And the World Health Organization recommends an Omega-3 fatty acid intake of 1–2% of energy. That would be the equivalent of 2,000 mg of Omega 3 a day.

The differences reflect the fact that most recommendations for omega-3 fatty acids are based on the amounts necessary to prevent overt deficiency. The WHO recommendations, however, were based on the idea of optimal cardiovascular health and neurodevelopment.

A realistic dietary regime to achieve optimum levels

The average Briton or American averages an intake of as little as 150 mg of Omega 3 fish oil a day.

A realistic aim for optimum health benefits would be:

  • Two portions of oily fish a week

plus

  • A daily Omega 3 supplement at a level of 1,000 mg

Recent research shows that this should be accompanied by what are called marine polyphenols. These are natural anti-inflammatory and anti-oxidant nutrients derived from seaweed.

The reason to also include marine polyphenols in your supplement is because the fish that produce Omega 3 fatty acids also eat these and it’s now thought that it’s the combination of Omega 3 and marine polyphenols that contributes the most health benefits.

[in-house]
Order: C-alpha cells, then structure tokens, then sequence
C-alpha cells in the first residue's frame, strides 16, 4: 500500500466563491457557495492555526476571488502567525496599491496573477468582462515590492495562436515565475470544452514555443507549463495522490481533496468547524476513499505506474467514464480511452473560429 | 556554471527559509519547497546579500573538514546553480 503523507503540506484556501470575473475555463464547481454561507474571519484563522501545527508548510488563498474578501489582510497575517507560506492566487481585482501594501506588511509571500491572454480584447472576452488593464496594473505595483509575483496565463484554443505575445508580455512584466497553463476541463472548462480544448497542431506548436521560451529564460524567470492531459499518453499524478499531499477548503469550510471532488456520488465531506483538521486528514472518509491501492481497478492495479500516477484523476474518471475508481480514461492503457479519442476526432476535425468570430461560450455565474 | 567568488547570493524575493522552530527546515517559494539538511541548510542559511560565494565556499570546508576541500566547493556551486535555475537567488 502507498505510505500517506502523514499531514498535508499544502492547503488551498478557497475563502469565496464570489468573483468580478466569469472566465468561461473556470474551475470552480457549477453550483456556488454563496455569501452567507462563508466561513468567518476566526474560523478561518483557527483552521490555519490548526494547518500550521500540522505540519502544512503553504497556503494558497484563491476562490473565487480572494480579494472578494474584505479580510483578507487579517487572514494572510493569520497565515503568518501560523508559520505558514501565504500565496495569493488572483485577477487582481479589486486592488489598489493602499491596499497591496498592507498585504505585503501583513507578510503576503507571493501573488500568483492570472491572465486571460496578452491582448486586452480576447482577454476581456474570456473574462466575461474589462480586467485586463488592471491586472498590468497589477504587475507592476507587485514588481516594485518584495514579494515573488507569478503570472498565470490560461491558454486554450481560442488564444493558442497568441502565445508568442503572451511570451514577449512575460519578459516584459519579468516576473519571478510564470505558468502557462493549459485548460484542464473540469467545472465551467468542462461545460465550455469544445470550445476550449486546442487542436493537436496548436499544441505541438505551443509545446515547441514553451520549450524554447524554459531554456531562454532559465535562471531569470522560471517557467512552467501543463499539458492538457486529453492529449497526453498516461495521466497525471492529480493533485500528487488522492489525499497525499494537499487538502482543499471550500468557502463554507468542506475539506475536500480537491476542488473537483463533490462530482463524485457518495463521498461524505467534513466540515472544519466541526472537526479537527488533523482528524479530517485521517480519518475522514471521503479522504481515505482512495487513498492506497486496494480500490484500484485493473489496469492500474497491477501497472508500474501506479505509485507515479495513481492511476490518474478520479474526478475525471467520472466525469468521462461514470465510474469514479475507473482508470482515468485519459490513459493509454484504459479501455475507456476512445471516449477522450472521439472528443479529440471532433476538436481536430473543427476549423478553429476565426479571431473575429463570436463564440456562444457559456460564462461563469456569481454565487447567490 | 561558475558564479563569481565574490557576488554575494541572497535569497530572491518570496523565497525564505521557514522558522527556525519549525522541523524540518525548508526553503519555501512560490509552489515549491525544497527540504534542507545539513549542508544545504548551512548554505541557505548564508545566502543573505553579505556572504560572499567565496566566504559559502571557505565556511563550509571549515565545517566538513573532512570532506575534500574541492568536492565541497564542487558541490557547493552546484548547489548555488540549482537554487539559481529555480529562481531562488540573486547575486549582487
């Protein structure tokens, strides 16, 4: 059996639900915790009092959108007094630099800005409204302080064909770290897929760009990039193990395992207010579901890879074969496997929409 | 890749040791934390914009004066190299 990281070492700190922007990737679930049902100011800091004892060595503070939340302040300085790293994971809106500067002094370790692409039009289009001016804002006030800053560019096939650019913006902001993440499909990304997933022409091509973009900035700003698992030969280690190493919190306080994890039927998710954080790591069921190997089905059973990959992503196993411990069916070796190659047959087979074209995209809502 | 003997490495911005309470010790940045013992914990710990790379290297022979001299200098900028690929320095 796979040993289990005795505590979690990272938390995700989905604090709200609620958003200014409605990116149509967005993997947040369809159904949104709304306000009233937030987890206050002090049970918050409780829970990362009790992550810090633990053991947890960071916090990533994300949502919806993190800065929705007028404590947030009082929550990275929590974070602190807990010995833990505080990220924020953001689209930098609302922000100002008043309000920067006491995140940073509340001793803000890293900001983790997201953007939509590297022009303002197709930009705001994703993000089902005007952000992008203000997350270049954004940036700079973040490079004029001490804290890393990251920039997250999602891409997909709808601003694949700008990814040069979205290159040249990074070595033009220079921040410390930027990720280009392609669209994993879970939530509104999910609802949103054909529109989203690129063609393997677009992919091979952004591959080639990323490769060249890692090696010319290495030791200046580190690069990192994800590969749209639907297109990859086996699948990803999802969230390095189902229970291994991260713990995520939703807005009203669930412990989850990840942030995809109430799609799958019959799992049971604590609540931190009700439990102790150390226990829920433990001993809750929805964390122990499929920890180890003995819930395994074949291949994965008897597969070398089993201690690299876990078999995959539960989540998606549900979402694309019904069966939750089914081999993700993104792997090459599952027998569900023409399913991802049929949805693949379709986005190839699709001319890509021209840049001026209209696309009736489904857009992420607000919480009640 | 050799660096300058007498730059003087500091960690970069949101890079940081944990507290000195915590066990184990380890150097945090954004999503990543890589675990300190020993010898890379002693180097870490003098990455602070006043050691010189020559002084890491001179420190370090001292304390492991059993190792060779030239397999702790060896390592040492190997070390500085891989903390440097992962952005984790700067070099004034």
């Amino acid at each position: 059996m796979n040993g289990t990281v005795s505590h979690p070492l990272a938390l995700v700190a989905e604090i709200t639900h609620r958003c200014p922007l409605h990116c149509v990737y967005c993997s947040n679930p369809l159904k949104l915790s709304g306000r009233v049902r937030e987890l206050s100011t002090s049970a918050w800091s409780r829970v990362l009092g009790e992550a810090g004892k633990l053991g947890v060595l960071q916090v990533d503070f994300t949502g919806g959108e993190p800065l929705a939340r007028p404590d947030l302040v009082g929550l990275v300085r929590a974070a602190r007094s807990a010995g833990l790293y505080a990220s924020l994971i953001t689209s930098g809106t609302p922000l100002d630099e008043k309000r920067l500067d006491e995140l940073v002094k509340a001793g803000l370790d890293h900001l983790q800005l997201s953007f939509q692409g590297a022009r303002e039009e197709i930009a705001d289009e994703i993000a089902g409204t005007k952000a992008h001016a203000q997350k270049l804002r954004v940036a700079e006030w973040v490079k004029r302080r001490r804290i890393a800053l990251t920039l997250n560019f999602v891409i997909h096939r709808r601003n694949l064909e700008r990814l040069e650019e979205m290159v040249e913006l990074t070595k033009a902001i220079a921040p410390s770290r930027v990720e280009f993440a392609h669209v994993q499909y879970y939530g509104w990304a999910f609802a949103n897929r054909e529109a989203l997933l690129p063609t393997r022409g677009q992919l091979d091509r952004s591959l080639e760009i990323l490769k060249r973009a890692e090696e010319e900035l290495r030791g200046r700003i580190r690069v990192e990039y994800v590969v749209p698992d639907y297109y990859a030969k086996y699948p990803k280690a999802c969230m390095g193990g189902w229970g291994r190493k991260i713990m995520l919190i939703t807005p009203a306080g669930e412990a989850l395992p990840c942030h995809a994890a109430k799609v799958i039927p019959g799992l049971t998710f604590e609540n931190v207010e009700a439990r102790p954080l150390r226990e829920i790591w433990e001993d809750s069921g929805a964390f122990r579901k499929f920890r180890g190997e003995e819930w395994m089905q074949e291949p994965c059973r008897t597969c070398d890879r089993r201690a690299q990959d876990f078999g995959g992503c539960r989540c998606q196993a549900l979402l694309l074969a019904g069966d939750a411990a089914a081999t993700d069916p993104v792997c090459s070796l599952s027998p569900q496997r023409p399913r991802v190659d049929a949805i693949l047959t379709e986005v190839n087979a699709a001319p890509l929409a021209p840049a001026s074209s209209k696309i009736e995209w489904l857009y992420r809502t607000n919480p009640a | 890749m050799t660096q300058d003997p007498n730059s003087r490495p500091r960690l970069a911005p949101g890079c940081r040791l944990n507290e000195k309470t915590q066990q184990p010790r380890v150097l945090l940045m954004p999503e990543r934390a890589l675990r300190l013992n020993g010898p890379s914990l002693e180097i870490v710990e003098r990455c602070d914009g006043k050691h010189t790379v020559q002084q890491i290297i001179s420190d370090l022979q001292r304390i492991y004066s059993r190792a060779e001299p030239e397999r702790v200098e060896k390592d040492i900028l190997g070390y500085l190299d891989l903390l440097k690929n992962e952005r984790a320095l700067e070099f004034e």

Nutrient combination is the key to health

The word combination is the key to health via food or supplements. Omega 3 is not a magic bullet for heart health. To seriously reduce the risk of heart disease with a supplement, you should look to also add curcumin, B vitamins including an important nutrient called betaine, vitamin K2 and vitamin D3.

 


If you enjoyed this article, please share it with family and friends (see buttons below).

CTA Register NewsletterAnd register now for a free e-newsletter on the latest in nutrition and health research.

You can follow us on www.facebook.com/nutrishield or www.twitter.com/colinrose40 for daily headline health tweets.


Dr Paul Clayton designed NutriShield as a comprehensive healthbutton-2 supplement with OPTIMUM levels of essential nutrients. See more detail elsewhere on this site or click on the button.